Python time for Performance Measurement
In this last lesson, I’m going to show you a couple of useful functions that the Python
time module provides you for working with the performance of your code, measuring it and modifying it as necessary.
The two functions that I’ll be showing you are as follows.
time.perf_counter(), which is essentially a super precise little stopwatch, and just like a stopwatch, the
perf_counter doesn’t actually give you a real time, per se.
You don’t know whether those 10 seconds were from 3:00 PM to 3:00 PM and 10 seconds or midnight to midnight and 10 seconds. So that’s what
perf_counter() does, and then
sleep() allows you to pause the execution of a thread of a Python program for the specified number of seconds.
This time output is obviously not the same as
time.time(), so it doesn’t represent the time since the epoch. What it represents instead is the very precise time since a recent fixed point, which means that it’s useless to determine the date, but what it’s really useful for is to say something like
a = time.perf_counter(), and then shortly afterward, you could say
b = time.perf_counter(), and then you can say
b - a and get a very precise account of the time delta
And then what you can do there is you can start at the beginning of the function, you can start a
perf_counter, then you can do some kind of unexciting work or very exciting work, depending on what you’re doing.
02:48 Then when you call it, it’ll hang for a little bit and then it’ll tell you that this took exactly, or not perfectly exactly, but very, very close to precisely, this amount of time: 0.73995 seconds.
03:01 So that’s really useful because there are a lot of applications where you need, really, precision timing. You know, science, engineering, all those sorts of things you require the time that is this precise.
So that’s really useful. Another function that’s useful is
time.sleep(). And it does exactly what you would think it does: it makes the program essentially go to sleep for however many seconds you pass in, and that just means it’s not doing anything for this time.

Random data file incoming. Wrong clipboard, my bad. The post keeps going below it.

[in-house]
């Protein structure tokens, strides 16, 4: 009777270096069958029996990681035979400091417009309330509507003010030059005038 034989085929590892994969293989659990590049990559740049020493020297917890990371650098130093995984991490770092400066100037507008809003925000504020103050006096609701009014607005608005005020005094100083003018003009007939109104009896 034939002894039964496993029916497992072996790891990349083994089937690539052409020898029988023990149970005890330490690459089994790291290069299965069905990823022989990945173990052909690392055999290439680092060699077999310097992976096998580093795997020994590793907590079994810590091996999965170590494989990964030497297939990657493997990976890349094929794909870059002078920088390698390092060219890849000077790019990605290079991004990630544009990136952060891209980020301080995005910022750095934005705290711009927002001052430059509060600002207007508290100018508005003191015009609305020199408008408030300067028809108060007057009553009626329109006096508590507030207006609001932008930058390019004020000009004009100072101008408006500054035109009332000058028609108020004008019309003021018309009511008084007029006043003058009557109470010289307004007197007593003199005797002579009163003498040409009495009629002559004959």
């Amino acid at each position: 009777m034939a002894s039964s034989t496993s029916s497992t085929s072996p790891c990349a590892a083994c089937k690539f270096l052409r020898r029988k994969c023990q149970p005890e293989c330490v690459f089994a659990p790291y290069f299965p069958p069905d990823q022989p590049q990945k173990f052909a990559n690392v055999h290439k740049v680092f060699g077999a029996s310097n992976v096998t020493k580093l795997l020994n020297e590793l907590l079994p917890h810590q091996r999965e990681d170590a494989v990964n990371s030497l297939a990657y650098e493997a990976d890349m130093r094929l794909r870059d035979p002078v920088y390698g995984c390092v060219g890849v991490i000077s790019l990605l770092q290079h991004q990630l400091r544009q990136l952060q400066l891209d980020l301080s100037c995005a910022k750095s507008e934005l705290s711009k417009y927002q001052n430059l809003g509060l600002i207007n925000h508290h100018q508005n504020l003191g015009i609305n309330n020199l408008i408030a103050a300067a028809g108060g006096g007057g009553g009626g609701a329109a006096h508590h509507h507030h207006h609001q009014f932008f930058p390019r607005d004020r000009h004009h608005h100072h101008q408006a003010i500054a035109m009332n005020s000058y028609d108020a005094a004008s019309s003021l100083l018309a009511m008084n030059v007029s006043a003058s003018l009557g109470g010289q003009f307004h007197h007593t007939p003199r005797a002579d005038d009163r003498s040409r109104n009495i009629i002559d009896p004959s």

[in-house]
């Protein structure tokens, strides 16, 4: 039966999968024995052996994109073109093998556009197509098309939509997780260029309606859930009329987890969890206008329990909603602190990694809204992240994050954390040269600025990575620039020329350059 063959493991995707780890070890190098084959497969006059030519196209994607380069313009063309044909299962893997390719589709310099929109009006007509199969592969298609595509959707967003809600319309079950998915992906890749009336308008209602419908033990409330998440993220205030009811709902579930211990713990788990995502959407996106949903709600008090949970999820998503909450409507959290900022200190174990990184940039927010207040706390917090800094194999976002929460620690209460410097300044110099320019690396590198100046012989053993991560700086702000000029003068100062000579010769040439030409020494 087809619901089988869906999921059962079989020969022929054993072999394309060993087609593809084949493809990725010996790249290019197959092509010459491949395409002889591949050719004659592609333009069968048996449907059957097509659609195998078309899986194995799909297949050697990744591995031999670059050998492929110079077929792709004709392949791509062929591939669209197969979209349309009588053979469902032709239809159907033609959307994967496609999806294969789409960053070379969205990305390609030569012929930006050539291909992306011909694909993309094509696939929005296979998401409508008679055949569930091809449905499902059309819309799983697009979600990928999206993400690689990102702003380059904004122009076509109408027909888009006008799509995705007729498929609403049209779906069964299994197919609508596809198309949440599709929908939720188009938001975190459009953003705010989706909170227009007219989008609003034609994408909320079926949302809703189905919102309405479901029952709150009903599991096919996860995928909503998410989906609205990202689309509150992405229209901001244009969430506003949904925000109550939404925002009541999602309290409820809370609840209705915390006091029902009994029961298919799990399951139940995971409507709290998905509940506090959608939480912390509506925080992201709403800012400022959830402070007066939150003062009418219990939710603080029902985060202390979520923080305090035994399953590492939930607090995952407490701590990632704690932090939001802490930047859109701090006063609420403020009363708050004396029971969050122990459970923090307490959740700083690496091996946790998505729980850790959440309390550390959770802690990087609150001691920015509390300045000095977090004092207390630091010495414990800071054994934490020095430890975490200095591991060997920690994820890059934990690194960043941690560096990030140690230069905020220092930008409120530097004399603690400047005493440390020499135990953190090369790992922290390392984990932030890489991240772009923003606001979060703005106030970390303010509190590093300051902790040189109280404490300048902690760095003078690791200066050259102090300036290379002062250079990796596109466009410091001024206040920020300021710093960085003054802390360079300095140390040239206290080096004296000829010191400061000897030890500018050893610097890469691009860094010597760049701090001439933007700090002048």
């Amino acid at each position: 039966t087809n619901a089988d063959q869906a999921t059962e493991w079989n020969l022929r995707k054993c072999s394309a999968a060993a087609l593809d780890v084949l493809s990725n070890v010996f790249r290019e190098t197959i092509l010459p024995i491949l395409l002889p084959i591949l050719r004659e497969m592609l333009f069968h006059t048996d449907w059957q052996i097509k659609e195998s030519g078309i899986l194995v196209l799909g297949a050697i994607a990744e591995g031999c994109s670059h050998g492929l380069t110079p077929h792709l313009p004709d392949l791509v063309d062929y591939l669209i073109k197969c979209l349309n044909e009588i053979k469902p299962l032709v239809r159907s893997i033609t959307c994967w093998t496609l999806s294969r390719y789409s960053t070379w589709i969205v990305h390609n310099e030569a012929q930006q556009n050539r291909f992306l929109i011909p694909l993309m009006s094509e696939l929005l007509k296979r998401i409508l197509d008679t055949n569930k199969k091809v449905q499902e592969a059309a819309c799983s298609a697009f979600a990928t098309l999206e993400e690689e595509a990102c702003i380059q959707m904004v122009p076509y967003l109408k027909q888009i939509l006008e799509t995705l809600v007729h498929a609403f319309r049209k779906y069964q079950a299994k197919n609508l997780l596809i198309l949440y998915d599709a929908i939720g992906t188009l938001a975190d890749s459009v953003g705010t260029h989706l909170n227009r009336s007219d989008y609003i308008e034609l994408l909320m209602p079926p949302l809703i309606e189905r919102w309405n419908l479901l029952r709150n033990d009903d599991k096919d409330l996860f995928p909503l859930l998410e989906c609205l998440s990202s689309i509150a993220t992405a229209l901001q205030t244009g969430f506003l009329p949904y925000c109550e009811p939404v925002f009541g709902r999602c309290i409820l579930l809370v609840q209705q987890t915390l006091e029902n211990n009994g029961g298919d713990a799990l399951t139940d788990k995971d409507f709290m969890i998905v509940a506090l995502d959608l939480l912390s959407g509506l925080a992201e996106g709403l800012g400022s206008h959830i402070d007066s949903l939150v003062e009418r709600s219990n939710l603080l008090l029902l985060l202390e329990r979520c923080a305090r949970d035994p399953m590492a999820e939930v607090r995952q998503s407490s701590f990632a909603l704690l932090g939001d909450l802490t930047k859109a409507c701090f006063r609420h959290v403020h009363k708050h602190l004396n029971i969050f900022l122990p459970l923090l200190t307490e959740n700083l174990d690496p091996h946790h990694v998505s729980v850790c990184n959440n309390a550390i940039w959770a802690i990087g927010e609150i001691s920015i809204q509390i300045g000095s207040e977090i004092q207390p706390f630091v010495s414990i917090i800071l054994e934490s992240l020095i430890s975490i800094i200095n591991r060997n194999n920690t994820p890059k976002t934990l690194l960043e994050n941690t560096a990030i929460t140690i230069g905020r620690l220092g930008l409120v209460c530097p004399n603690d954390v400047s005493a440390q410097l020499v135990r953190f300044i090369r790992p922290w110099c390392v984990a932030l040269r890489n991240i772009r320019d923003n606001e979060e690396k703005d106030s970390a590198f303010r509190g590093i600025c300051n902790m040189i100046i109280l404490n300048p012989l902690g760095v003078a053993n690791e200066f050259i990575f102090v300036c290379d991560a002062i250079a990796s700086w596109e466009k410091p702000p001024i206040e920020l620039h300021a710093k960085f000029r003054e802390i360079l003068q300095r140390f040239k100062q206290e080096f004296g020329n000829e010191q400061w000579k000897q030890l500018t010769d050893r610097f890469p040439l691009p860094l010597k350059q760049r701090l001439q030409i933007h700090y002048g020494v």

03:25 So if I pass it in 5, you can count down from 5 and it’ll just essentially do nothing for that time. Why is this useful? Well, there are a lot of occasions where it’s useful to do nothing for specified times, right? So think about rate limiting, for example.
03:41 If you’re querying some kind of server, you probably don’t want to always be querying that server. You want to give some gaps in there to allow your program to do other things or simply to allow the server to be able to give you that information and not have its resources constantly tied up by giving you back the information you’re requesting. So that’s one example, but there are many, many others where sleeping is actually something quite useful.
And then I’m actually gonna use
perf_counter() again, just to make sure that this thing is sleeping for the right amount of time. So you can say
time.sleep(x) and then just return, again, the
perf_counter minus the start.
And so you can run that and let’s give it, maybe, 5 seconds and as you can see, it will sleep for that amount of time and then it will return the
perf_counter, which, as you can see, is pretty much infinitesimally close to 5 seconds.
So some of that variation might just be the time it takes to call
perf_counter or other system factors that make this run a little bit longer than exactly 5 seconds. But as you can see, it’s vanishingly small, the actual difference.
So that’s how
time.sleep() works. It’s really simple, but it can be useful in a lot of surprising ways. I can’t tell you the number of times where I’ve had an application where I’ve said, “Oh, why is this performing so badly?” Well, it’s because it’s querying some server and I’m not giving it enough time to, kind of, react. Sleep can be very helpful in unexpected ways, so it’s good to know.
Become a Member to join the conversation.